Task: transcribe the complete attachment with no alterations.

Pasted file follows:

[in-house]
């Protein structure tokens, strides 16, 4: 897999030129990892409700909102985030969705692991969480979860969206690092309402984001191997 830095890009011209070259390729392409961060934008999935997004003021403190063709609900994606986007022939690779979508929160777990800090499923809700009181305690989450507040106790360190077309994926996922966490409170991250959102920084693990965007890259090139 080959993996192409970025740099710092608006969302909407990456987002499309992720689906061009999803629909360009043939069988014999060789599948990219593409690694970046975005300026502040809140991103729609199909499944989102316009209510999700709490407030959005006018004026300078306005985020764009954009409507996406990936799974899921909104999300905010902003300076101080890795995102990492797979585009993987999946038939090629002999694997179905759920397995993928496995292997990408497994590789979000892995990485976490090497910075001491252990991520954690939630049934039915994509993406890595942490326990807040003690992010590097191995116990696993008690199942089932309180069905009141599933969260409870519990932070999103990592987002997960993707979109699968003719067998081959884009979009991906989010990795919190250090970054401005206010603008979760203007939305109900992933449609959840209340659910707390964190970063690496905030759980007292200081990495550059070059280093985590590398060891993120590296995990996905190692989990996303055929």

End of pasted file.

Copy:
[in-house]
């Protein structure tokens, strides 16, 4: 897999030129990892409700909102985030969705692991969480979860969206690092309402984001191997 830095890009011209070259390729392409961060934008999935997004003021403190063709609900994606986007022939690779979508929160777990800090499923809700009181305690989450507040106790360190077309994926996922966490409170991250959102920084693990965007890259090139 080959993996192409970025740099710092608006969302909407990456987002499309992720689906061009999803629909360009043939069988014999060789599948990219593409690694970046975005300026502040809140991103729609199909499944989102316009209510999700709490407030959005006018004026300078306005985020764009954009409507996406990936799974899921909104999300905010902003300076101080890795995102990492797979585009993987999946038939090629002999694997179905759920397995993928496995292997990408497994590789979000892995990485976490090497910075001491252990991520954690939630049934039915994509993406890595942490326990807040003690992010590097191995116990696993008690199942089932309180069905009141599933969260409870519990932070999103990592987002997960993707979109699968003719067998081959884009979009991906989010990795919190250090970054401005206010603008979760203007939305109900992933449609959840209340659910707390964190970063690496905030759980007292200081990495550059070059280093985590590398060891993120590296995990996905190692989990996303055929």